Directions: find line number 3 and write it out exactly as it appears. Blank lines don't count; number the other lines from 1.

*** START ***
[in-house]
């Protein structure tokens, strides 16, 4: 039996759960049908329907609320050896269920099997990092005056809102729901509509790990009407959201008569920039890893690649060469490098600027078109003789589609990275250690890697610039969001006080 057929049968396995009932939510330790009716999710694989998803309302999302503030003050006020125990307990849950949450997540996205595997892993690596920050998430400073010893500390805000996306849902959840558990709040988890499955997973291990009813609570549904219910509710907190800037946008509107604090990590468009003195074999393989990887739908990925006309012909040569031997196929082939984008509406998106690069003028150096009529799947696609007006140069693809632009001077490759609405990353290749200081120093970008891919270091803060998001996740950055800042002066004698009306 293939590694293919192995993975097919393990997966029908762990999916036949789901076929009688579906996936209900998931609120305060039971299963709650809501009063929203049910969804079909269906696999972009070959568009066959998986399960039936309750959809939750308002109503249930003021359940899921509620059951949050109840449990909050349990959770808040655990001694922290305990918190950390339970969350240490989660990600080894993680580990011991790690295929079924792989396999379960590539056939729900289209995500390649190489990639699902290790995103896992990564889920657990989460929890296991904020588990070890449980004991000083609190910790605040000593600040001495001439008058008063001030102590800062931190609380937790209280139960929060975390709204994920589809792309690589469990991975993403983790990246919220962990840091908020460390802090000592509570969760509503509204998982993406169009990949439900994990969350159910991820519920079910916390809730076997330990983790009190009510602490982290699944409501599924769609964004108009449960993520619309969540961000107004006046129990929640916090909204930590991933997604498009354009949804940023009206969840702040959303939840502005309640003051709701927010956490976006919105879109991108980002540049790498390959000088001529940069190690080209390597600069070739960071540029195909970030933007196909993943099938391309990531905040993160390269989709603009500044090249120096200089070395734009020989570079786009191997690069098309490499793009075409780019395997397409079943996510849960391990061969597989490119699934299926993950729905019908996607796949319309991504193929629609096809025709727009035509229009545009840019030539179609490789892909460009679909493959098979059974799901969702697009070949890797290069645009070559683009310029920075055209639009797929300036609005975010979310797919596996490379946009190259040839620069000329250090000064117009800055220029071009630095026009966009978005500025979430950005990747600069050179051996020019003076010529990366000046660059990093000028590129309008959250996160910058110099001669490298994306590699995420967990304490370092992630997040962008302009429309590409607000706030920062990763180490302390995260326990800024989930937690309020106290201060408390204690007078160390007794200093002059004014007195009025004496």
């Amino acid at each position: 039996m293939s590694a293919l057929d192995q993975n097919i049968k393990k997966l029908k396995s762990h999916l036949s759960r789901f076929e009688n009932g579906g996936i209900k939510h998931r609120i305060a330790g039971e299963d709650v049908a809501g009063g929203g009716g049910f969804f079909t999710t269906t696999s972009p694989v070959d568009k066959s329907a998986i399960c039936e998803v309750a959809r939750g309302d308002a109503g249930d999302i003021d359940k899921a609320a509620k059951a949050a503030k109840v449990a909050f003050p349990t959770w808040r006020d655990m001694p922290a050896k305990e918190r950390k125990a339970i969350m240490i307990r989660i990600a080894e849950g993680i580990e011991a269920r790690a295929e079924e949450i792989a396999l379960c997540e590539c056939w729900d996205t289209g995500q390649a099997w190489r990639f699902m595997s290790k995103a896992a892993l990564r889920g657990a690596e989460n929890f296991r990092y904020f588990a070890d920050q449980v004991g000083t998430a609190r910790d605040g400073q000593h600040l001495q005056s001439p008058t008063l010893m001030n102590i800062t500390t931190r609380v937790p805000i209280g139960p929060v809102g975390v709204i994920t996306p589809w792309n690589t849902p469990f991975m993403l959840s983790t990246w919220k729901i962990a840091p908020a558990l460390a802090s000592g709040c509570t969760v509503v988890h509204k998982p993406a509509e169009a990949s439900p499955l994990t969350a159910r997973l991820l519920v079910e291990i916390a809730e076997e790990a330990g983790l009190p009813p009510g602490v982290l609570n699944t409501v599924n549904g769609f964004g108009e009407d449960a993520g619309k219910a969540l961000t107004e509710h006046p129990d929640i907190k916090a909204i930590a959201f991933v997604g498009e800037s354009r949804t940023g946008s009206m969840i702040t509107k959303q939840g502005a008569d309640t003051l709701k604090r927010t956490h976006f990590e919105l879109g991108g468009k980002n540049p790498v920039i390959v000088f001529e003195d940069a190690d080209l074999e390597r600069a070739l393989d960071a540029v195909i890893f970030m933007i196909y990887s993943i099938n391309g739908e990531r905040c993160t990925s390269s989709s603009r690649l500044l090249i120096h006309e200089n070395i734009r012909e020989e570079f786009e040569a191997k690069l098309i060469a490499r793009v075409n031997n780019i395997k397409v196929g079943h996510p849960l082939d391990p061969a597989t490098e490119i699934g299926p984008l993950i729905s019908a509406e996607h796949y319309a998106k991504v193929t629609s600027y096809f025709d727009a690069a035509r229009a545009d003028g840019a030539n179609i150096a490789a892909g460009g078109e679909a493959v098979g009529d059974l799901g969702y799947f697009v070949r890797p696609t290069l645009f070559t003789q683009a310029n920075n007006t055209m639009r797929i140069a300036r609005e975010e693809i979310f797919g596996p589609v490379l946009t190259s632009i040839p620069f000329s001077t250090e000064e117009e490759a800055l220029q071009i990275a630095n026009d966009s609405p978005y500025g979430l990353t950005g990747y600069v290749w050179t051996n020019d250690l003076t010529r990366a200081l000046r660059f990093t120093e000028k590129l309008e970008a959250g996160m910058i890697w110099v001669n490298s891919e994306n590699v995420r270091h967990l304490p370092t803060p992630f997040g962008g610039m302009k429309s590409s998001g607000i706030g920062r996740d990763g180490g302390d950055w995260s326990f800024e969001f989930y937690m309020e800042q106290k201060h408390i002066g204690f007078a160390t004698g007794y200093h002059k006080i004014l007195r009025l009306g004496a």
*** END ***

């Amino acid at each position: 039996m293939s590694a293919l057929d192995q993975n097919i049968k393990k997966l029908k396995s762990h999916l036949s759960r789901f076929e009688n009932g579906g996936i209900k939510h998931r609120i305060a330790g039971e299963d709650v049908a809501g009063g929203g009716g049910f969804f079909t999710t269906t696999s972009p694989v070959d568009k066959s329907a998986i399960c039936e998803v309750a959809r939750g309302d308002a109503g249930d999302i003021d359940k899921a609320a509620k059951a949050a503030k109840v449990a909050f003050p349990t959770w808040r006020d655990m001694p922290a050896k305990e918190r950390k125990a339970i969350m240490i307990r989660i990600a080894e849950g993680i580990e011991a269920r790690a295929e079924e949450i792989a396999l379960c997540e590539c056939w729900d996205t289209g995500q390649a099997w190489r990639f699902m595997s290790k995103a896992a892993l990564r889920g657990a690596e989460n929890f296991r990092y904020f588990a070890d920050q449980v004991g000083t998430a609190r910790d605040g400073q000593h600040l001495q005056s001439p008058t008063l010893m001030n102590i800062t500390t931190r609380v937790p805000i209280g139960p929060v809102g975390v709204i994920t996306p589809w792309n690589t849902p469990f991975m993403l959840s983790t990246w919220k729901i962990a840091p908020a558990l460390a802090s000592g709040c509570t969760v509503v988890h509204k998982p993406a509509e169009a990949s439900p499955l994990t969350a159910r997973l991820l519920v079910e291990i916390a809730e076997e790990a330990g983790l009190p009813p009510g602490v982290l609570n699944t409501v599924n549904g769609f964004g108009e009407d449960a993520g619309k219910a969540l961000t107004e509710h006046p129990d929640i907190k916090a909204i930590a959201f991933v997604g498009e800037s354009r949804t940023g946008s009206m969840i702040t509107k959303q939840g502005a008569d309640t003051l709701k604090r927010t956490h976006f990590e919105l879109g991108g468009k980002n540049p790498v920039i390959v000088f001529e003195d940069a190690d080209l074999e390597r600069a070739l393989d960071a540029v195909i890893f970030m933007i196909y990887s993943i099938n391309g739908e990531r905040c993160t990925s390269s989709s603009r690649l500044l090249i120096h006309e200089n070395i734009r012909e020989e570079f786009e040569a191997k690069l098309i060469a490499r793009v075409n031997n780019i395997k397409v196929g079943h996510p849960l082939d391990p061969a597989t490098e490119i699934g299926p984008l993950i729905s019908a509406e996607h796949y319309a998106k991504v193929t629609s600027y096809f025709d727009a690069a035509r229009a545009d003028g840019a030539n179609i150096a490789a892909g460009g078109e679909a493959v098979g009529d059974l799901g969702y799947f697009v070949r890797p696609t290069l645009f070559t003789q683009a310029n920075n007006t055209m639009r797929i140069a300036r609005e975010e693809i979310f797919g596996p589609v490379l946009t190259s632009i040839p620069f000329s001077t250090e000064e117009e490759a800055l220029q071009i990275a630095n026009d966009s609405p978005y500025g979430l990353t950005g990747y600069v290749w050179t051996n020019d250690l003076t010529r990366a200081l000046r660059f990093t120093e000028k590129l309008e970008a959250g996160m910058i890697w110099v001669n490298s891919e994306n590699v995420r270091h967990l304490p370092t803060p992630f997040g962008g610039m302009k429309s590409s998001g607000i706030g920062r996740d990763g180490g302390d950055w995260s326990f800024e969001f989930y937690m309020e800042q106290k201060h408390i002066g204690f007078a160390t004698g007794y200093h002059k006080i004014l007195r009025l009306g004496a």